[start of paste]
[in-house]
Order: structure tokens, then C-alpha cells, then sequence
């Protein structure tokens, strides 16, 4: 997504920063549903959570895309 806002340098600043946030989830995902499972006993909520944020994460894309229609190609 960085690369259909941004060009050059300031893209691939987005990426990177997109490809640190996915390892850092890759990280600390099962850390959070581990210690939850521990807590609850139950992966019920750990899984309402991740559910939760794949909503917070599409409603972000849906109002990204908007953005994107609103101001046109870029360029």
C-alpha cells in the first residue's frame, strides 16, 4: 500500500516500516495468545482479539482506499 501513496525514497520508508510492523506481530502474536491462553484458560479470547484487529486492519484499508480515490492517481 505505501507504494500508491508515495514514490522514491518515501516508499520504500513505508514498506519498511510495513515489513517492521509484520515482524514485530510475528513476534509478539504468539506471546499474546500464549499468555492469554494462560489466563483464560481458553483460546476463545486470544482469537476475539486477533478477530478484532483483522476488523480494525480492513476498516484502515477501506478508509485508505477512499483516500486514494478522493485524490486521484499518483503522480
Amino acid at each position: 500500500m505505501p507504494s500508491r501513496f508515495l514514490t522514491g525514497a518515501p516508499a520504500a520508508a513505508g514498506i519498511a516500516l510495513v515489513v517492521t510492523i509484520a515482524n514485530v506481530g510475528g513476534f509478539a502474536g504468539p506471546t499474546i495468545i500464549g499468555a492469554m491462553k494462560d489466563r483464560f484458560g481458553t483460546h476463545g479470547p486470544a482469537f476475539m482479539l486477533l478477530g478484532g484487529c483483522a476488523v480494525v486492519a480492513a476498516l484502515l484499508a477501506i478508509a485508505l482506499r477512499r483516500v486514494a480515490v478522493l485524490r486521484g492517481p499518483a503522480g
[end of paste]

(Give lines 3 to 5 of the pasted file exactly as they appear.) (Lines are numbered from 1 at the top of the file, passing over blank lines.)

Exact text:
């Protein structure tokens, strides 16, 4: 997504920063549903959570895309 806002340098600043946030989830995902499972006993909520944020994460894309229609190609 960085690369259909941004060009050059300031893209691939987005990426990177997109490809640190996915390892850092890759990280600390099962850390959070581990210690939850521990807590609850139950992966019920750990899984309402991740559910939760794949909503917070599409409603972000849906109002990204908007953005994107609103101001046109870029360029």
C-alpha cells in the first residue's frame, strides 16, 4: 500500500516500516495468545482479539482506499 501513496525514497520508508510492523506481530502474536491462553484458560479470547484487529486492519484499508480515490492517481 505505501507504494500508491508515495514514490522514491518515501516508499520504500513505508514498506519498511510495513515489513517492521509484520515482524514485530510475528513476534509478539504468539506471546499474546500464549499468555492469554494462560489466563483464560481458553483460546476463545486470544482469537476475539486477533478477530478484532483483522476488523480494525480492513476498516484502515477501506478508509485508505477512499483516500486514494478522493485524490486521484499518483503522480
Amino acid at each position: 500500500m505505501p507504494s500508491r501513496f508515495l514514490t522514491g525514497a518515501p516508499a520504500a520508508a513505508g514498506i519498511a516500516l510495513v515489513v517492521t510492523i509484520a515482524n514485530v506481530g510475528g513476534f509478539a502474536g504468539p506471546t499474546i495468545i500464549g499468555a492469554m491462553k494462560d489466563r483464560f484458560g481458553t483460546h476463545g479470547p486470544a482469537f476475539m482479539l486477533l478477530g478484532g484487529c483483522a476488523v480494525v486492519a480492513a476498516l484502515l484499508a477501506i478508509a485508505l482506499r477512499r483516500v486514494a480515490v478522493l485524490r486521484g492517481p499518483a503522480g